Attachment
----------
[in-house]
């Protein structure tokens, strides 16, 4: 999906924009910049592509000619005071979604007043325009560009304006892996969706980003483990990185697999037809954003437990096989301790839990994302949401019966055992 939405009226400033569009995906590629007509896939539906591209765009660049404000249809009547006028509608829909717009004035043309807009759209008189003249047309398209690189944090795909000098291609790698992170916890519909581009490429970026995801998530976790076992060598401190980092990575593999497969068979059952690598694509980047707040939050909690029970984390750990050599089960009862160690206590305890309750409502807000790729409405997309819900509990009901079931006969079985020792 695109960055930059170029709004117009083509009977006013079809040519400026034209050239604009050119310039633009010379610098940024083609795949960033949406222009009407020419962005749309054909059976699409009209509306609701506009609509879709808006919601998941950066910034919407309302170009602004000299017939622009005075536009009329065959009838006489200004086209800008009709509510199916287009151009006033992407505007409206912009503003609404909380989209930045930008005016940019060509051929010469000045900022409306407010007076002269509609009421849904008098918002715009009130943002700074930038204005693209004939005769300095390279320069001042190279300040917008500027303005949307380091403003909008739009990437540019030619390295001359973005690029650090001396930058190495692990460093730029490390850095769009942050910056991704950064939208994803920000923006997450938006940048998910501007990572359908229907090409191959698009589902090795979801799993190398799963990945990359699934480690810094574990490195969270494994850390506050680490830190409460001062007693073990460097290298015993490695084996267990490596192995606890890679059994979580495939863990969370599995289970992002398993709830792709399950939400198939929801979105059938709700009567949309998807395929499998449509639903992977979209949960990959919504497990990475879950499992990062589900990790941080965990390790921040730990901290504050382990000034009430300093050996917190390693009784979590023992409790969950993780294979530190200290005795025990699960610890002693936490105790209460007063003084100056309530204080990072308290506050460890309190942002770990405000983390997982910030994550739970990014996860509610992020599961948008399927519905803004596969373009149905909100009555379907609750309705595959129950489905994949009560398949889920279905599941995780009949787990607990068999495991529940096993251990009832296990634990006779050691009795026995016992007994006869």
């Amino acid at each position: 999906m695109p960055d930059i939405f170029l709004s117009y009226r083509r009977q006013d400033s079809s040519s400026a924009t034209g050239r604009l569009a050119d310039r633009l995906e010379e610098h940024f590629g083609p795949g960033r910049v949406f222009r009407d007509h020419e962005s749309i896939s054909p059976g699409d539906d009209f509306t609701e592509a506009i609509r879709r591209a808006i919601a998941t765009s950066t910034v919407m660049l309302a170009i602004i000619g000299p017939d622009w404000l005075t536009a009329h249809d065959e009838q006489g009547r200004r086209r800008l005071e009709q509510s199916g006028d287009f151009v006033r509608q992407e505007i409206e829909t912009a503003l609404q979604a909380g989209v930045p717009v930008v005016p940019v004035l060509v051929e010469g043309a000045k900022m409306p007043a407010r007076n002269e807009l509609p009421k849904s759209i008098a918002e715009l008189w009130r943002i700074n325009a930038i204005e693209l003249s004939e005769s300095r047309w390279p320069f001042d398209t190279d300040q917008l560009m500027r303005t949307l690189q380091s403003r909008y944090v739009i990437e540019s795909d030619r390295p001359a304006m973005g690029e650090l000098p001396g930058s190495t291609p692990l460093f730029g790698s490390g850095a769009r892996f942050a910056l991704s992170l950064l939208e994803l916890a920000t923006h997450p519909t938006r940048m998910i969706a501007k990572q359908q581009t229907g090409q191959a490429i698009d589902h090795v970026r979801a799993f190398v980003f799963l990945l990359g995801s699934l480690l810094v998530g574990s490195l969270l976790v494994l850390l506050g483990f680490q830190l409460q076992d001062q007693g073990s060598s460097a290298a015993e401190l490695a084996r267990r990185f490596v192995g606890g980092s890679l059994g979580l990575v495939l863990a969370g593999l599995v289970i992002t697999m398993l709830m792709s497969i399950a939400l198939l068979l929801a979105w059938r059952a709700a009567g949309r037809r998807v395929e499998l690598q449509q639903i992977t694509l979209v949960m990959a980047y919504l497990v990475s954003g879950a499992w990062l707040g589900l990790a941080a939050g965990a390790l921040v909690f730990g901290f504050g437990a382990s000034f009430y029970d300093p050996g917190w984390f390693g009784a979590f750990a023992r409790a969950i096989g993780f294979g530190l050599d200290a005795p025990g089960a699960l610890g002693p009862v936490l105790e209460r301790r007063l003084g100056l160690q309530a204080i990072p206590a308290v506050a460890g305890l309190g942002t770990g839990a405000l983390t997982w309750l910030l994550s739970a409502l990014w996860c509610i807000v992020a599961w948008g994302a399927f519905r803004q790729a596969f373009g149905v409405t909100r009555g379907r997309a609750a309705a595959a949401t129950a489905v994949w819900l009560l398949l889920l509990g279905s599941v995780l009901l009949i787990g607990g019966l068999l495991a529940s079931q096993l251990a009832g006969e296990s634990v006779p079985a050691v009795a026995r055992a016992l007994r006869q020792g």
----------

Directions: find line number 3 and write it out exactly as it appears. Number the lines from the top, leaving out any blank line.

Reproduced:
């Amino acid at each position: 999906m695109p960055d930059i939405f170029l709004s117009y009226r083509r009977q006013d400033s079809s040519s400026a924009t034209g050239r604009l569009a050119d310039r633009l995906e010379e610098h940024f590629g083609p795949g960033r910049v949406f222009r009407d007509h020419e962005s749309i896939s054909p059976g699409d539906d009209f509306t609701e592509a506009i609509r879709r591209a808006i919601a998941t765009s950066t910034v919407m660049l309302a170009i602004i000619g000299p017939d622009w404000l005075t536009a009329h249809d065959e009838q006489g009547r200004r086209r800008l005071e009709q509510s199916g006028d287009f151009v006033r509608q992407e505007i409206e829909t912009a503003l609404q979604a909380g989209v930045p717009v930008v005016p940019v004035l060509v051929e010469g043309a000045k900022m409306p007043a407010r007076n002269e807009l509609p009421k849904s759209i008098a918002e715009l008189w009130r943002i700074n325009a930038i204005e693209l003249s004939e005769s300095r047309w390279p320069f001042d398209t190279d300040q917008l560009m500027r303005t949307l690189q380091s403003r909008y944090v739009i990437e540019s795909d030619r390295p001359a304006m973005g690029e650090l000098p001396g930058s190495t291609p692990l460093f730029g790698s490390g850095a769009r892996f942050a910056l991704s992170l950064l939208e994803l916890a920000t923006h997450p519909t938006r940048m998910i969706a501007k990572q359908q581009t229907g090409q191959a490429i698009d589902h090795v970026r979801a799993f190398v980003f799963l990945l990359g995801s699934l480690l810094v998530g574990s490195l969270l976790v494994l850390l506050g483990f680490q830190l409460q076992d001062q007693g073990s060598s460097a290298a015993e401190l490695a084996r267990r990185f490596v192995g606890g980092s890679l059994g979580l990575v495939l863990a969370g593999l599995v289970i992002t697999m398993l709830m792709s497969i399950a939400l198939l068979l929801a979105w059938r059952a709700a009567g949309r037809r998807v395929e499998l690598q449509q639903i992977t694509l979209v949960m990959a980047y919504l497990v990475s954003g879950a499992w990062l707040g589900l990790a941080a939050g965990a390790l921040v909690f730990g901290f504050g437990a382990s000034f009430y029970d300093p050996g917190w984390f390693g009784a979590f750990a023992r409790a969950i096989g993780f294979g530190l050599d200290a005795p025990g089960a699960l610890g002693p009862v936490l105790e209460r301790r007063l003084g100056l160690q309530a204080i990072p206590a308290v506050a460890g305890l309190g942002t770990g839990a405000l983390t997982w309750l910030l994550s739970a409502l990014w996860c509610i807000v992020a599961w948008g994302a399927f519905r803004q790729a596969f373009g149905v409405t909100r009555g379907r997309a609750a309705a595959a949401t129950a489905v994949w819900l009560l398949l889920l509990g279905s599941v995780l009901l009949i787990g607990g019966l068999l495991a529940s079931q096993l251990a009832g006969e296990s634990v006779p079985a050691v009795a026995r055992a016992l007994r006869q020792g």